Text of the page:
While studying guitar at a jazz college in Vancouver, B.C., Ryan Guldemond's newfound passion for songwriting came with a slight hitch—he despised the way he sang.
MOTHER MOTHER With Silhouettes. Tractor Tavern, 5213 Ballard Ave. N.W., 789-3599, tractortavern.com. $10. 8:30 p.m.
"I have a tendency to write songs that are arguably too high in my register, and it was almost painful to sing because I didn't know how to breathe," said Guldemond, frontman of the Canadian quintet Mother Mother. "There was an element of feebleness that I physically experienced when singing. That cast a lot of doubt into my mind about whether I should be doing it at all."
His solution was not to go instrumental. In fact, he went the other direction. Guldemond enlisted the help of his sister, Molly, and a friend from music school to help him start a band that emphasized vocal harmonies. "Much of that motivation was to mask my own voice or to infiltrate what I felt to be a weak lead voice," Guldemond said. "So we just packed as much vocal harmony into these first songs as we possibly could."
Mother Mother has since blossomed into an avant-pop powerhouse, with the band's chilling harmonies accompanied by horns, synth, keyboard, bass, and drums to create three albums worth of hauntingly beautiful hooks and melodies—made possible in no small part by Guldemond's budding self-confidence. "You just learn how to use the tool that you have," he said. "I've really come to accept and appreciate my own voice and understand its limitations, but also understand that there are unique strengths there as well."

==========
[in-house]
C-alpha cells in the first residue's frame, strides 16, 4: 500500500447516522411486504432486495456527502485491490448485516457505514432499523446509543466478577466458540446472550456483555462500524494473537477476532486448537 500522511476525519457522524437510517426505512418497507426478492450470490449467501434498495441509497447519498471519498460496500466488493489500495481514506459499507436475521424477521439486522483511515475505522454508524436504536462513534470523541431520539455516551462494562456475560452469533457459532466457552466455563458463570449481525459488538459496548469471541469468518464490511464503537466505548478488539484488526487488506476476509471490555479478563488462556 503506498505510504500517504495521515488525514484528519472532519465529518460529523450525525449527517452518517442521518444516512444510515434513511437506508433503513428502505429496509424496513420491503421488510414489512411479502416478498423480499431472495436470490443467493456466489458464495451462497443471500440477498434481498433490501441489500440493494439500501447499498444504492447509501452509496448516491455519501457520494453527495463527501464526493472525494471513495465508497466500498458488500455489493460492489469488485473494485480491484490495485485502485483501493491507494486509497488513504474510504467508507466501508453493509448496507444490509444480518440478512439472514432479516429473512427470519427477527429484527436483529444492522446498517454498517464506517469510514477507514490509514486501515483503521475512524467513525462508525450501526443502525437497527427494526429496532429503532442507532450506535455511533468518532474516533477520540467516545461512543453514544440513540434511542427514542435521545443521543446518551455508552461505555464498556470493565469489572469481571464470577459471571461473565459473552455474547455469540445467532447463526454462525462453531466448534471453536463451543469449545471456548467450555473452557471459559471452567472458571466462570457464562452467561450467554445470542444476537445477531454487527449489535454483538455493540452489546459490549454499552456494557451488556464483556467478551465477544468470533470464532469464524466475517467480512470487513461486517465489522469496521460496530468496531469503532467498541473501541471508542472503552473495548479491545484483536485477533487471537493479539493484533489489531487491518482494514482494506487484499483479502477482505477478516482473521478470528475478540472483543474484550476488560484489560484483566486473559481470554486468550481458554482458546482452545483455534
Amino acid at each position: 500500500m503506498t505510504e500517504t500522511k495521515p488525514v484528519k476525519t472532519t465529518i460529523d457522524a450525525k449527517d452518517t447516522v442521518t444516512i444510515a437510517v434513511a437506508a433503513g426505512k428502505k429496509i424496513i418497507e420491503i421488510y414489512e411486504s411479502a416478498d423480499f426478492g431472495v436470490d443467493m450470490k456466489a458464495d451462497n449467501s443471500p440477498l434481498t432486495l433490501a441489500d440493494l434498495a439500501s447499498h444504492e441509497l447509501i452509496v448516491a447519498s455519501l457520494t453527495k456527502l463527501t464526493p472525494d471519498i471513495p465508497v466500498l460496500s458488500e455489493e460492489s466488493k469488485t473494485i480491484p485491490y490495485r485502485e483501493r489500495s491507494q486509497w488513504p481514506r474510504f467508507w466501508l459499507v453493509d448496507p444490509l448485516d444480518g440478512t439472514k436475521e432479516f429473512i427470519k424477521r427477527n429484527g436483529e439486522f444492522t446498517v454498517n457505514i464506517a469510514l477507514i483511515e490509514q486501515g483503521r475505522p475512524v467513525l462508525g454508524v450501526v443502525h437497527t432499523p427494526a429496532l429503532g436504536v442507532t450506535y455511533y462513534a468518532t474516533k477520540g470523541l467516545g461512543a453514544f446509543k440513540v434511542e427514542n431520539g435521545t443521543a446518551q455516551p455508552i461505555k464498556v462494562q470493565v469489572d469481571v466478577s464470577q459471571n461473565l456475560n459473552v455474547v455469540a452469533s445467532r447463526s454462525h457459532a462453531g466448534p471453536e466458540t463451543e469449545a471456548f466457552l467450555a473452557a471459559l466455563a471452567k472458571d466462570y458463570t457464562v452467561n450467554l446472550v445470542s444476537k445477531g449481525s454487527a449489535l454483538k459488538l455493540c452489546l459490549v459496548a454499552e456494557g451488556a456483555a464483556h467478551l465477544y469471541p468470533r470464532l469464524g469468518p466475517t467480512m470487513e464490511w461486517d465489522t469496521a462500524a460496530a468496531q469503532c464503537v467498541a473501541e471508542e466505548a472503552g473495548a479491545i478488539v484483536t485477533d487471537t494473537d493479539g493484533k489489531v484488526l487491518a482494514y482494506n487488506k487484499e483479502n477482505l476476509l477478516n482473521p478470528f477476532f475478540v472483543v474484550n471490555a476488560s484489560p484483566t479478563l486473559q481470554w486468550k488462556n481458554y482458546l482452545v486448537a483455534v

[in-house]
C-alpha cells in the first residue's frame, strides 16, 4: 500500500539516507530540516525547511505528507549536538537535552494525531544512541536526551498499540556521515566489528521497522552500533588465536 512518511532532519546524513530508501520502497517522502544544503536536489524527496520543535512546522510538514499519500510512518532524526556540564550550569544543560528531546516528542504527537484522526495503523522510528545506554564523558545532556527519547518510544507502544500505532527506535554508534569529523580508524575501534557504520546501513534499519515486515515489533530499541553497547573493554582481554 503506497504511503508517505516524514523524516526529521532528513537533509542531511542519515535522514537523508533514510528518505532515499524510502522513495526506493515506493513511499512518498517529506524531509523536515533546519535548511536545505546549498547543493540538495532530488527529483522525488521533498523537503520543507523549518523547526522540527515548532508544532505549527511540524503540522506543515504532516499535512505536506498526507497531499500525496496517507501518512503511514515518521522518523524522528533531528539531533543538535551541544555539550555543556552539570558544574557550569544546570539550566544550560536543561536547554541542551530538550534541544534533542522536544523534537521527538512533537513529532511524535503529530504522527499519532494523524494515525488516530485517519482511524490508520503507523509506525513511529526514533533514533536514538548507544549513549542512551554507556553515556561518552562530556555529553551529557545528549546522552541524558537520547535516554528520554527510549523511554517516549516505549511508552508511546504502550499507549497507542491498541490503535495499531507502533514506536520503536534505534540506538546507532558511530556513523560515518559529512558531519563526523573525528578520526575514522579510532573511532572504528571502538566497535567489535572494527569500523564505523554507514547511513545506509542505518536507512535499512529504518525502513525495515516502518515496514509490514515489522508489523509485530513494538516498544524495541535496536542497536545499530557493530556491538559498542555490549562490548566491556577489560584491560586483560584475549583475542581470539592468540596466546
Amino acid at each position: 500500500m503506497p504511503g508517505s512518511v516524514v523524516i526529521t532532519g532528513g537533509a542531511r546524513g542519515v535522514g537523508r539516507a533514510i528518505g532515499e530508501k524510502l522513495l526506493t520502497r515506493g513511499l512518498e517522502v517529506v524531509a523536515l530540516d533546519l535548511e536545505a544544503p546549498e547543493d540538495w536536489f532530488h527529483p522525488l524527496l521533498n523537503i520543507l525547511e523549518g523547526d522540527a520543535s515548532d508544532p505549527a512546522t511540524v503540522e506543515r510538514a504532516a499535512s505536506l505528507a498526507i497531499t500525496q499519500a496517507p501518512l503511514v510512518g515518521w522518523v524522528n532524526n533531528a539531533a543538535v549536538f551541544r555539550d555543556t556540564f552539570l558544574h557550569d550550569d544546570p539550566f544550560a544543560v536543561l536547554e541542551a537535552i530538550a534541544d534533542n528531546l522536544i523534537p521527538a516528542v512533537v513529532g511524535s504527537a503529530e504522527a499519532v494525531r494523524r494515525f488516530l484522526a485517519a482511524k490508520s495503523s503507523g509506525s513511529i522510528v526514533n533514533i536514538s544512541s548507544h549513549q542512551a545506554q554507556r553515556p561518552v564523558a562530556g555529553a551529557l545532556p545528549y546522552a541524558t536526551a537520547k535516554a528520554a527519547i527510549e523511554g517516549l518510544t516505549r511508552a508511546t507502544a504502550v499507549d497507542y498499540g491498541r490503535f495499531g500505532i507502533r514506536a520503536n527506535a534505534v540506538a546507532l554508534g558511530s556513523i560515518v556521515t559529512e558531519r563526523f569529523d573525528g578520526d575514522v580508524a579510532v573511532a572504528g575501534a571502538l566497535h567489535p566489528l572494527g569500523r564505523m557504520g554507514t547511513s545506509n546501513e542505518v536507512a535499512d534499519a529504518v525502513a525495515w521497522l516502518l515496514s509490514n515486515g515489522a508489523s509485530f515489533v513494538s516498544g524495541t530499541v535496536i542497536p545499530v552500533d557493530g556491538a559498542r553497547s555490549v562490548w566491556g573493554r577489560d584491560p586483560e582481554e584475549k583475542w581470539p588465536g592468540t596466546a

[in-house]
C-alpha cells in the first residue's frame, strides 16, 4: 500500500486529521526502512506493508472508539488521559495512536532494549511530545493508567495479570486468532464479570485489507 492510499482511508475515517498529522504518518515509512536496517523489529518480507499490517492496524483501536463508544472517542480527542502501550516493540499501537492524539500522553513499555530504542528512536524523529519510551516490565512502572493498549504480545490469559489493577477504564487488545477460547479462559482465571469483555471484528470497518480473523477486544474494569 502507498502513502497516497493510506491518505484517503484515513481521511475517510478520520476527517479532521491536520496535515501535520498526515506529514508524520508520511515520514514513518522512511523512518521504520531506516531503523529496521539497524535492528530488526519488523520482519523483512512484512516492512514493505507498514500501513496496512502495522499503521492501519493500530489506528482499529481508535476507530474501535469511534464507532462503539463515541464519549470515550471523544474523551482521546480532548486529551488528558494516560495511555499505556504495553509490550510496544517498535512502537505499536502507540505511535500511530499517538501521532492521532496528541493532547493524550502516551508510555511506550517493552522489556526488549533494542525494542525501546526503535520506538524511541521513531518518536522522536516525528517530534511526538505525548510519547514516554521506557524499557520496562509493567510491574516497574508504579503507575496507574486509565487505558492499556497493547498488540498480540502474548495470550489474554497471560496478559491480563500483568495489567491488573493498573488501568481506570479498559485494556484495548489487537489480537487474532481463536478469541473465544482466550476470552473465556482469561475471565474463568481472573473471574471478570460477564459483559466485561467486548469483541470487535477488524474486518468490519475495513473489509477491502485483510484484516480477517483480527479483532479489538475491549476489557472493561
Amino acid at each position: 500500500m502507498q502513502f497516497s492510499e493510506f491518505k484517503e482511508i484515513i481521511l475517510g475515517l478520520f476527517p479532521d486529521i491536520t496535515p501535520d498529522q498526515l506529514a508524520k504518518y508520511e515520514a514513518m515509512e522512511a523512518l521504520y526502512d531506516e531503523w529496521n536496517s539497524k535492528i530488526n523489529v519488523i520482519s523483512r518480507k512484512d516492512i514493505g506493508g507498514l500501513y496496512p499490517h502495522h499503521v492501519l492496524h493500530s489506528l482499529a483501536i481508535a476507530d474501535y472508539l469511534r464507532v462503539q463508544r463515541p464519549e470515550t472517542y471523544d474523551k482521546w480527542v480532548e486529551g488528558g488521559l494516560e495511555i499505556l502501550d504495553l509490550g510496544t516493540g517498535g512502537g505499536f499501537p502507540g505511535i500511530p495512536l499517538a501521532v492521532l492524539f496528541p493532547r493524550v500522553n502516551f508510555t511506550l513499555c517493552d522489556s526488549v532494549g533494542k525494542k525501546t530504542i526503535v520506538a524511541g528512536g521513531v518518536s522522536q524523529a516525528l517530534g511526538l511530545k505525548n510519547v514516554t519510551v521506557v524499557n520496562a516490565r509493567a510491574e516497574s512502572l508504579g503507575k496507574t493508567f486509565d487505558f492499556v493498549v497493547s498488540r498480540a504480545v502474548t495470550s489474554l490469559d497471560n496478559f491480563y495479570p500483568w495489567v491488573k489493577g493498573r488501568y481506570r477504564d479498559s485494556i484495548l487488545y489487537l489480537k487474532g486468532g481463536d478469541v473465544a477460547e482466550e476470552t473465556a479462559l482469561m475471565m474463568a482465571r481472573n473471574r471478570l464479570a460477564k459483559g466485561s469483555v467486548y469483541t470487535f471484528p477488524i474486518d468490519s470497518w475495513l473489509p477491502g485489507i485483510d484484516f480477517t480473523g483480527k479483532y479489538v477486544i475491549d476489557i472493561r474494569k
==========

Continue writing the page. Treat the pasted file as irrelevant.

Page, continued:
Guldemond's growth is evident in the band's latest album, Eureka, as he was able to flex his creative muscles as the producer and preserve the indie roots on which Mother Mother's music is based. His voice is no longer covered or even damped, but is a soaring instrument all its own, setting the tone for the band's most complex and proficient album to date.
"There is the understanding as well that it is a strong formula to have a leading character in something like a band," Guldemond said. "I came to understand that it was only a positive thing for me to try and step up and just utilize my position."